Honey Badgers and Cancer-causing Genes

• Indonesia not only has one of the world’s largest tropical forests, it is also one of the world’s top emitters of carbon pollution – mostly due to logging and converting this forestland to agriculture. Forests are major repositories of carbon, which is locked up in the structure of trees and which increases as the leaves of trees engage in photosynthesis and consume carbon dioxide and release oxygen. Burning all or part of the tree releases carbon dioxide. An agreement was reached between Indonesia and the U.S. to implement a program of sustainable logging. Estimates indicate that sustainable methods can reduce the damage to forests by up to 40 percent without decreasing the amount of timber taken to market. (Nature Conservancy, No. 1, 2012)

• According to the Guinness Book of World Records, the Honey Badger of Africa is the “most fearless animal in the world.” Pound for pound these South African mammals are among the most aggressive known and qualify as one of the “pit bulls” of land animals. Honey Badgers weigh 25 to 35 pounds, look a little bit like a long-legged skunk, and have thick skin. When agitated, they release a skunk-like odor and emit a “rattling” vocalization.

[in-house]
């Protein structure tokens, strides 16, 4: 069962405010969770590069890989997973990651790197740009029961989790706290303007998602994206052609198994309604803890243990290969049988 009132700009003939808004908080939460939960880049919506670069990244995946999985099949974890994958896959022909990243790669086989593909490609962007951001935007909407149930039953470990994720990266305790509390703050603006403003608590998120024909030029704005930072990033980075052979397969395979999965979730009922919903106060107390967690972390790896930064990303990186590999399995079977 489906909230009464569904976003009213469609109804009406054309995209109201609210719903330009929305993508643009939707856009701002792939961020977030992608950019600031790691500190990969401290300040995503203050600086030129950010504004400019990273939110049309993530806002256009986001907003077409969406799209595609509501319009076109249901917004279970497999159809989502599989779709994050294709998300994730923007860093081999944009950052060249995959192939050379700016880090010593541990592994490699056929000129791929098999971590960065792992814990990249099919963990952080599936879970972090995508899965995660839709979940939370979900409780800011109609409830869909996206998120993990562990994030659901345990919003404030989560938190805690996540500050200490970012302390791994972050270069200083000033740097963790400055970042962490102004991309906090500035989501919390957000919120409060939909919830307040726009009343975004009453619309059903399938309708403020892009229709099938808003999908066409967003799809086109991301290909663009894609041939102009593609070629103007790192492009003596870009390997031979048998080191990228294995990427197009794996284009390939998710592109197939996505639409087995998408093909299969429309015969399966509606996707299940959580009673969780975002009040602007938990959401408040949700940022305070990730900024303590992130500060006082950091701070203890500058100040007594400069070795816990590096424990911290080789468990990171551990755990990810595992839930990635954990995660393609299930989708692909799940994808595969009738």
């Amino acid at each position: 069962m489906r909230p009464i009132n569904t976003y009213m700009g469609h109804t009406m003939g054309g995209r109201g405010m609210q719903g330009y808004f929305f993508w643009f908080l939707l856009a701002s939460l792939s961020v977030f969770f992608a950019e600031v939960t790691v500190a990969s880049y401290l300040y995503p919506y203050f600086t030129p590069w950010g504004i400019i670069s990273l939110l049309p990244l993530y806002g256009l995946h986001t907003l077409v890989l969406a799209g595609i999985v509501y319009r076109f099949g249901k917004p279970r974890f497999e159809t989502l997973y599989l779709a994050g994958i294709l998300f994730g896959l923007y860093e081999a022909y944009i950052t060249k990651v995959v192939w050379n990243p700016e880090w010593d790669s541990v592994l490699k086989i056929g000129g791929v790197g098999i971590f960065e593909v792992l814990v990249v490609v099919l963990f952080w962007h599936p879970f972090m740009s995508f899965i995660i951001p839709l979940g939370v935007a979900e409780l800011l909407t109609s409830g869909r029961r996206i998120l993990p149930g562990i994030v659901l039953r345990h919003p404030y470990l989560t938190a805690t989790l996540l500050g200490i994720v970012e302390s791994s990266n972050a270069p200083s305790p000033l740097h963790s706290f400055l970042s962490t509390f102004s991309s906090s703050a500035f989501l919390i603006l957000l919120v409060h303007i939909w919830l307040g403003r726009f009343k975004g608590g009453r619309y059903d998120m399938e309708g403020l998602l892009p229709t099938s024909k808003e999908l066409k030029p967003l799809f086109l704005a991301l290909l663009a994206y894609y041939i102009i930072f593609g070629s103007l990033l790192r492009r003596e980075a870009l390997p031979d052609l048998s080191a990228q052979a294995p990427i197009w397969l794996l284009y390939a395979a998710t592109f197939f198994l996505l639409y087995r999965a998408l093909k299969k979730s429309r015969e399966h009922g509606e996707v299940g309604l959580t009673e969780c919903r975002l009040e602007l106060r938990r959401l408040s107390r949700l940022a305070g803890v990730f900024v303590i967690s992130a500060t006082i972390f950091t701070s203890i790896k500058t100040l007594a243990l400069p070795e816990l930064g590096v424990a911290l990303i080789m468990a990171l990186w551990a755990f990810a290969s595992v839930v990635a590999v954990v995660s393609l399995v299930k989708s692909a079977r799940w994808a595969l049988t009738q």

How fearless are they? They are reported to regularly chase lions and leopards away from their kills so that they can dine on the prey’s carcass. A hyena will run from one of these fierce little animals. Although these carnivores sometimes eat fruits and vegetables, they much prefer raw meat. The thing they most enjoy eating is honey, and they will dig into a hive and ignore thousands of stings to satisfy their sweet tooth. They also enjoy eating snakes, and they seem immune to snake venom. If bitten by a cobra after attacking it, all the venom does is make the Honey Badger drop off to sleep for a few minutes, after which it awakes and polishes off its meal of cobra. (;’t-care)

• All humans carry three potential cancer-causing genes in their DNA, but normally they are blocked or “turned off.” 1) All our cells carry genes called “oncogenes” or “proto-oncogenes” that, when mutated, give rise to cancer. This means that any of our cells can potentially give rise to cancer. 2) Our cells also carry genes called “tumor suppressor genes” that, when functioning properly, code for proteins that prevent unwanted cell division. When a tumor suppressor gene mutates, its loss may result in the cell dividing in an uncontrolled manner. 3) The third kind of genes that can mutate to cause cancer are called “DNA repair genes.” When cells divide to replace themselves normally (e.g., skin or gut cells), repair genes seek out mistakes in DNA replication and repair them, so they have the correct sequence of genes.

Usually, cancer occurs when at least two of the above kinds of mutations occur. As long as the code sequence in our DNA remains constant (i.e., does not mutate), we can live without cancer. However, as we age, the frequency of mutations in the aforementioned genes increases. It may be that this is one of nature’s ways of controlling population growth. (